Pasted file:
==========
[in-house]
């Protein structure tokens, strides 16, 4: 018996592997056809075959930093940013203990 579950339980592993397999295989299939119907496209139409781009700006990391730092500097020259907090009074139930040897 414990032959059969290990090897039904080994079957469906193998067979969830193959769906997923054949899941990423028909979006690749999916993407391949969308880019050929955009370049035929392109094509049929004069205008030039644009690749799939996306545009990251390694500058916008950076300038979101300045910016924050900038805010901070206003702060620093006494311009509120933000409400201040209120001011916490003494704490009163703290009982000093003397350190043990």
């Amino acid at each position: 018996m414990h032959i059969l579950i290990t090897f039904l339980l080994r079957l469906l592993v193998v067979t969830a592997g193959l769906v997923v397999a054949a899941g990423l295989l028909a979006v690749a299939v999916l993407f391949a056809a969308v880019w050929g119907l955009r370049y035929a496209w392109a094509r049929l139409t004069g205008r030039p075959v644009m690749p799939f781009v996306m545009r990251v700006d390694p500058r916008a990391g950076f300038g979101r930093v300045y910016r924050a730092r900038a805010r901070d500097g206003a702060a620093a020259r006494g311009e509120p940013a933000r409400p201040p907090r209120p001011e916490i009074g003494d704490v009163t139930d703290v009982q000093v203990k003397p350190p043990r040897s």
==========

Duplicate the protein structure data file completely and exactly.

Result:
[in-house]
């Protein structure tokens, strides 16, 4: 018996592997056809075959930093940013203990 579950339980592993397999295989299939119907496209139409781009700006990391730092500097020259907090009074139930040897 414990032959059969290990090897039904080994079957469906193998067979969830193959769906997923054949899941990423028909979006690749999916993407391949969308880019050929955009370049035929392109094509049929004069205008030039644009690749799939996306545009990251390694500058916008950076300038979101300045910016924050900038805010901070206003702060620093006494311009509120933000409400201040209120001011916490003494704490009163703290009982000093003397350190043990």
């Amino acid at each position: 018996m414990h032959i059969l579950i290990t090897f039904l339980l080994r079957l469906l592993v193998v067979t969830a592997g193959l769906v997923v397999a054949a899941g990423l295989l028909a979006v690749a299939v999916l993407f391949a056809a969308v880019w050929g119907l955009r370049y035929a496209w392109a094509r049929l139409t004069g205008r030039p075959v644009m690749p799939f781009v996306m545009r990251v700006d390694p500058r916008a990391g950076f300038g979101r930093v300045y910016r924050a730092r900038a805010r901070d500097g206003a702060a620093a020259r006494g311009e509120p940013a933000r409400p201040p907090r209120p001011e916490i009074g003494d704490v009163t139930d703290v009982q000093v203990k003397p350190p043990r040897s």